Some of the other trails in the area that we didn’t get to try out are the Snow Lake Trail. The 6.4 mile out and back trail leads to a breathtaking lake at the Snoqualmie Pass. Dogs must be kept on leash.

The pet friendly waterfalls near Seattle are also worth checking out:

  • Twin Falls (3.6 miles out and back)
  • Snoqualmie Falls (1.3 miles out and back)
  • Panther Creek Falls (.3 miles out and back)

rattlesnake ledge view of mountains and forests

rattlesnake ledge lake view at the top

golden retriever at the top of rattlesnake ledge hike

dog sitting at the top of rattlesnake ledge

More Pet Friendly activities in Seattle for next time

  • Fremont Sunday Ice Cream Cruise – The Seattle Ice Cream Cruise departs on the house from 11am to 4pm on Sundays year round.
  • Boat rentals at Green Lake Park – The Green Lake Boat Rentals allow humans to rent out Kayaks, SUP, or rowboats with their pets.
  • Kennmore Air Flightseeing Tours – Seaplane tours on Kennmore Air are pet friendly! See their website for routes and prices. Pets are allowed for a fee as long as they are friendly and trained.
  • University Village Outdoor Shopping Center – If you want to shop, the University Village outdoor shopping center is a great place to visit with your dog.
  • Seattle Bakery Treat Truck – Check out a food truck just for your dog! See here for their most current location.


The PNW is Calling, 
-Your Pal Cal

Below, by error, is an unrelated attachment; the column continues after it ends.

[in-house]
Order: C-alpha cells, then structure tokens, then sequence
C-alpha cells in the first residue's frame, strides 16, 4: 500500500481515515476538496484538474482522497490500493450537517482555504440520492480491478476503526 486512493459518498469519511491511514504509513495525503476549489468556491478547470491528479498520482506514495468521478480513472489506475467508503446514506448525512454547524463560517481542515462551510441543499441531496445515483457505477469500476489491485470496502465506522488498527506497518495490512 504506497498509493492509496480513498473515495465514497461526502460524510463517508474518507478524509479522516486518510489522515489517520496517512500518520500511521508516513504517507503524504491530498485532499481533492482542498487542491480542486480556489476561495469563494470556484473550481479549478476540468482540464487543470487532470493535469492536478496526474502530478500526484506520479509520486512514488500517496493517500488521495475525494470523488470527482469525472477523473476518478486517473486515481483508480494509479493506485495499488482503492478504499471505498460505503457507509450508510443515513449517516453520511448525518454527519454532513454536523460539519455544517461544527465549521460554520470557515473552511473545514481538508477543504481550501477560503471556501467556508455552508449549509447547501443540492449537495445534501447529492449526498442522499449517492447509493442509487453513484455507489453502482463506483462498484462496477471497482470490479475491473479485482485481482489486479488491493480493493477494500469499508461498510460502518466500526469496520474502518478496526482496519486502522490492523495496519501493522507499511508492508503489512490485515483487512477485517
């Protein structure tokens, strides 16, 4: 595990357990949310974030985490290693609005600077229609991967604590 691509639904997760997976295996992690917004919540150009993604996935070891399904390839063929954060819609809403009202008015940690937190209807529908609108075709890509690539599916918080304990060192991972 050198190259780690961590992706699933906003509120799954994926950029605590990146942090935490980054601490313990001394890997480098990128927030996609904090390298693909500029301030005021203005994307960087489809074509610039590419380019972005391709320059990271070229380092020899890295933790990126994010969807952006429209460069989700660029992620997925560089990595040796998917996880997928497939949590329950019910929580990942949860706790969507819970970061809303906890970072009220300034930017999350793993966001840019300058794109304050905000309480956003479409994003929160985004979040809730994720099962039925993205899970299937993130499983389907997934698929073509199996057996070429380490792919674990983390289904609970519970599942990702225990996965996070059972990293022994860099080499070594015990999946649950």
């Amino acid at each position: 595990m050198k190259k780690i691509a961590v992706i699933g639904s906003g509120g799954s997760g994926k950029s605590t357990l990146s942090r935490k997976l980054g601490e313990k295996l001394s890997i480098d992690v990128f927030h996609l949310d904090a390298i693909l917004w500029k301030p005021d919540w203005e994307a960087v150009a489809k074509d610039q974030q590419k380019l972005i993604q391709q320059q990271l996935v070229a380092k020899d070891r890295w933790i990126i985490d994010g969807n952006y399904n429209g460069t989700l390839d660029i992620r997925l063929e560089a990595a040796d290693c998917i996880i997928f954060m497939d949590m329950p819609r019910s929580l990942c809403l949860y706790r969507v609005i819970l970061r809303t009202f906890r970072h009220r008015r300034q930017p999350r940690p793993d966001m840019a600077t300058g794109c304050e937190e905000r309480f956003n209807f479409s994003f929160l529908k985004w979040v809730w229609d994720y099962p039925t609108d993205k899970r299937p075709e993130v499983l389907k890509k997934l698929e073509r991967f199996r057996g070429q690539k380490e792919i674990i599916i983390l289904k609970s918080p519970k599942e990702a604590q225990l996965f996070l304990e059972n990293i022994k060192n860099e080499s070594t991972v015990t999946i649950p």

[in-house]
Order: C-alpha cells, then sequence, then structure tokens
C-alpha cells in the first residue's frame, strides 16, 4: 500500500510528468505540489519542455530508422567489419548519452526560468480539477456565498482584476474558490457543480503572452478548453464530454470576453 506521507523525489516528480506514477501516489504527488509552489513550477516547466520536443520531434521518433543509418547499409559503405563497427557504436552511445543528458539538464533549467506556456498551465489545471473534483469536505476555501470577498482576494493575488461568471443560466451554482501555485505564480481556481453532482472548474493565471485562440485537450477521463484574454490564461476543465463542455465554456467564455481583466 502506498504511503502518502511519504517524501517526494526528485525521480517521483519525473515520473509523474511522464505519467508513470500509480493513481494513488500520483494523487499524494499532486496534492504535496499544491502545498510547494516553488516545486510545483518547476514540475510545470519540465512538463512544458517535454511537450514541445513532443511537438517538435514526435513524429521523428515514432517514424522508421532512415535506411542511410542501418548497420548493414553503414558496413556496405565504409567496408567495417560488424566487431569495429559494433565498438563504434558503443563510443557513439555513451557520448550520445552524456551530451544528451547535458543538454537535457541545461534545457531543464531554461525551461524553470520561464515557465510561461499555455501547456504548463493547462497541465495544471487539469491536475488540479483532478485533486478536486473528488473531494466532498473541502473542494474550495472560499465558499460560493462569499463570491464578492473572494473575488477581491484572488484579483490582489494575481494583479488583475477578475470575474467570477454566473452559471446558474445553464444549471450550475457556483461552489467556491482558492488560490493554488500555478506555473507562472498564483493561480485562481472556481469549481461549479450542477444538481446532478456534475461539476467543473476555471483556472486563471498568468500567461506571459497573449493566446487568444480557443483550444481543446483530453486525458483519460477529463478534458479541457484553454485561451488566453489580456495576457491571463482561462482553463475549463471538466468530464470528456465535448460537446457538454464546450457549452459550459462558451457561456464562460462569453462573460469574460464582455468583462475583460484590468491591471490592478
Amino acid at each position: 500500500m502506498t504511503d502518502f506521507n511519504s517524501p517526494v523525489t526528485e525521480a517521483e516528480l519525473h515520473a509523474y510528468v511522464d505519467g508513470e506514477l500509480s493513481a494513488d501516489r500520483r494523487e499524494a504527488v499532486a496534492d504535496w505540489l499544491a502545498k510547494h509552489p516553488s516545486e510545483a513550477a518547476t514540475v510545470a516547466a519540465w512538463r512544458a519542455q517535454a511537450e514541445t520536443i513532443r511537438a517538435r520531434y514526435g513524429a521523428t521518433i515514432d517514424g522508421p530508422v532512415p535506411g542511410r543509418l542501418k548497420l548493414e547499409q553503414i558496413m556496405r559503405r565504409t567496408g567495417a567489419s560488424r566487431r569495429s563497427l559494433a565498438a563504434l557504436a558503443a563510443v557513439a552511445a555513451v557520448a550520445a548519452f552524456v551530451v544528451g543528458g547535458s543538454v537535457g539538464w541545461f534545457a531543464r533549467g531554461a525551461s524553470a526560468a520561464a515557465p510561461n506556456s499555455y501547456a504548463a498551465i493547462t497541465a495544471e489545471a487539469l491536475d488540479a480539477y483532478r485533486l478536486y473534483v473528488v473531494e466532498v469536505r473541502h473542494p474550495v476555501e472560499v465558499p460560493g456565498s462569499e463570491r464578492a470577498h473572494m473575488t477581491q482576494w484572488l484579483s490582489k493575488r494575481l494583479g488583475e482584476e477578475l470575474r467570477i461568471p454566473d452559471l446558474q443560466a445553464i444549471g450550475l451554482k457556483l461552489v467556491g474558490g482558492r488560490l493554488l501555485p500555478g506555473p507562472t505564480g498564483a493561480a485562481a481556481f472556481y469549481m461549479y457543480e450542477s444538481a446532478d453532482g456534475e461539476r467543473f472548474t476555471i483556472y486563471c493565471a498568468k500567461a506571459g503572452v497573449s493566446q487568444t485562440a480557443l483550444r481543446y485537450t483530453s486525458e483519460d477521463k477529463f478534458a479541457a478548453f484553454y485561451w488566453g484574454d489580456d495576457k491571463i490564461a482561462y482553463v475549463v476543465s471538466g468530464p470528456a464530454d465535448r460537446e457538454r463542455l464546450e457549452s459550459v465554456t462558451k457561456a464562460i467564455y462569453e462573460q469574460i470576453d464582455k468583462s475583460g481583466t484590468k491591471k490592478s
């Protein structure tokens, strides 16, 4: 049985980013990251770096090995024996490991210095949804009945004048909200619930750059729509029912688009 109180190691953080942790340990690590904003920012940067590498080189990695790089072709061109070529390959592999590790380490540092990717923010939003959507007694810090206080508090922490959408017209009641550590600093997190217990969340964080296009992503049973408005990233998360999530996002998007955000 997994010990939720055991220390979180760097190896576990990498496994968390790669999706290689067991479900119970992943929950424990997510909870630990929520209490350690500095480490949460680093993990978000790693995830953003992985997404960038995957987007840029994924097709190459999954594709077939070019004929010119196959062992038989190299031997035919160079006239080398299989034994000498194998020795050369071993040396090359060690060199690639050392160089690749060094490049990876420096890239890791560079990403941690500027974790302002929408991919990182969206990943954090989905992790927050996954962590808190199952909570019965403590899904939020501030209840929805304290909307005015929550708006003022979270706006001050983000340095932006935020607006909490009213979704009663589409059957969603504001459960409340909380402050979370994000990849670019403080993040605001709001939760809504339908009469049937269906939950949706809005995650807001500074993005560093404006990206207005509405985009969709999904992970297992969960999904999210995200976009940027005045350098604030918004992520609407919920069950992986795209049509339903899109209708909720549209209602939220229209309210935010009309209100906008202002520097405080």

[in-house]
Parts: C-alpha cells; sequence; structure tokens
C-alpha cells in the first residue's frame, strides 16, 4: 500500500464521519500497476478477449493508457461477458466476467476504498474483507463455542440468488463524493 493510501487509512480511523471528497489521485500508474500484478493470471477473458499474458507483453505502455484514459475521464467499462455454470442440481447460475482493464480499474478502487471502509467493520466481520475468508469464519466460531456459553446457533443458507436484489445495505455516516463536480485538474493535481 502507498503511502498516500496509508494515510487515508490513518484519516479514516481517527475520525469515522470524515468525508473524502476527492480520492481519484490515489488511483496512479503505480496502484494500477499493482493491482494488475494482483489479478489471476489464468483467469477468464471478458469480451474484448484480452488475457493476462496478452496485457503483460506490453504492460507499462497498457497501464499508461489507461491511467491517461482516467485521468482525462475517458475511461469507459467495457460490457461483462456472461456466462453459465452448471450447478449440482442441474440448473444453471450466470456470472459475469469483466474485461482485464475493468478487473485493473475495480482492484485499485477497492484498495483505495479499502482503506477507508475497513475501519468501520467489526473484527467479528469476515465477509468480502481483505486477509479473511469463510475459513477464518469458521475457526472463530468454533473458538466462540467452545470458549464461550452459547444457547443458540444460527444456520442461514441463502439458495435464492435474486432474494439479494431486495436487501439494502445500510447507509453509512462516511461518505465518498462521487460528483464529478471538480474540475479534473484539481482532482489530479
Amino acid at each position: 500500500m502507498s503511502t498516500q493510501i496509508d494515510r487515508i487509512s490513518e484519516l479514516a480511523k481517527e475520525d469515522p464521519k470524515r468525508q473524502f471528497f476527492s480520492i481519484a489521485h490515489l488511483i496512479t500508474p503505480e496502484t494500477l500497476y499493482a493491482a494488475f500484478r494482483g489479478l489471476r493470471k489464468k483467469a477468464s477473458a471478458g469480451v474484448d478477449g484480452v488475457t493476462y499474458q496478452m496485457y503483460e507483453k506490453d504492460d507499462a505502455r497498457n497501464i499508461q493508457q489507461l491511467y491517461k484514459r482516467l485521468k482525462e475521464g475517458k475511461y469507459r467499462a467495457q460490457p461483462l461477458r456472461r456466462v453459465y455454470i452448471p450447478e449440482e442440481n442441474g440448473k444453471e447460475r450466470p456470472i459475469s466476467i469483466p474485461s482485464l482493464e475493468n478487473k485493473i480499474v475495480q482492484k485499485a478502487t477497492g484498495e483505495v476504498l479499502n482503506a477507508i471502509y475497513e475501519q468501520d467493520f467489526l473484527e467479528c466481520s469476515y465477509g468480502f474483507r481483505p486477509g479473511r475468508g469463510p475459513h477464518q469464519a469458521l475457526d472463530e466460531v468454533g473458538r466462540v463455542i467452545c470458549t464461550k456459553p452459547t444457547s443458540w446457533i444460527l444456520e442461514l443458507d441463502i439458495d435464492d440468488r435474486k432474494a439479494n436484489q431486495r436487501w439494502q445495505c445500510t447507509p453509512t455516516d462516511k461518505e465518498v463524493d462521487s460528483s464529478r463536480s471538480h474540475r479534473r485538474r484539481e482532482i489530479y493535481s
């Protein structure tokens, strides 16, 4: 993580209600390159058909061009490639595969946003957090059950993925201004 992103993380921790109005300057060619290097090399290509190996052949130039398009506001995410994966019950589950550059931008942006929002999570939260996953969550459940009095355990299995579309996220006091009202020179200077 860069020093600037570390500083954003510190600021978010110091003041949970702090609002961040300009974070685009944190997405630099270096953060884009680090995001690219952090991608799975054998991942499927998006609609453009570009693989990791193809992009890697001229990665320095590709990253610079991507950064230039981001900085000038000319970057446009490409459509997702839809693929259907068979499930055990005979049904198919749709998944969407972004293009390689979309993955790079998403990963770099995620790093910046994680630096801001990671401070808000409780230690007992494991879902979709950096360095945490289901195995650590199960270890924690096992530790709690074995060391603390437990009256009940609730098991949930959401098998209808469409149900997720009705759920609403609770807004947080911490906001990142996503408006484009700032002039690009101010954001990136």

Dog Friendly NYC: Bring your dog to New York City

dog in front of a new york yellow taxi

We love visiting NYC with our dog – its not hard to find Pet Friendly Hotels in New York City and there are plenty of dog parks to play in. We’ve traveled to New York City with Calvin during every season – I (humom) grew up in Manhattan and so we head back to the Upper West Side many times a year to see grandma and grandpaw.  To be perfectly honest, NYC is tough with a dog, especially a big dog. Be ready to do a lot of walking, and bundle up if you’re visiting during winter.  All in all, NYC is magical at any time of year but can be inconvenient if your pet doesn’t fit in a bag. Before visiting NYC with your pet, make sure that they are comfortable with the crazy sounds and crowds they will experience.  It can be extremely overwhelming if they are not used to being in such an environment.

Are dogs allowed on the NYC Subway?

NYC arguably has the best public transportation system in the country…..but pets are not allowed in the Subway unless they fit in a bag (strictly enforced). Your best option is to put on your walking shoes and explore the city by foot. Yellow cabs will sometimes allow you to ride but this is at the driver’s discretion – yellow cab seats are actually covered in plastic so shedding and seat damage is not a risk and easy to clean.  We take cabs when we go to the airport and lay a towel on the floor so that Calvin’s fur does not get onto the car.  Uber/Lyft is another great way to get around NYC but be sure to call the driver before hand to make sure they are ok with a dog getting into their car. We spend most of our time in NYC walking – sometimes 15 miles a day even in the dead of winter.

Pet Friendly Hotels in New York City

We wish we had recommendations, but we stay with family so we’ve never had an issue with accommodations. Our usual favorites are pet friendly AirBnBs and one of the many NYC Kimpton Hotels. NYC has a lot of cool boutique hotels – in general, we’d recommend staying in lower Manhattan (Chelsea, West Village, Greenwich Village) if you are looking to hit the town in the evening.

dog wearing a sweater on a bench in central park

Best Times to Visit NYC with a Dog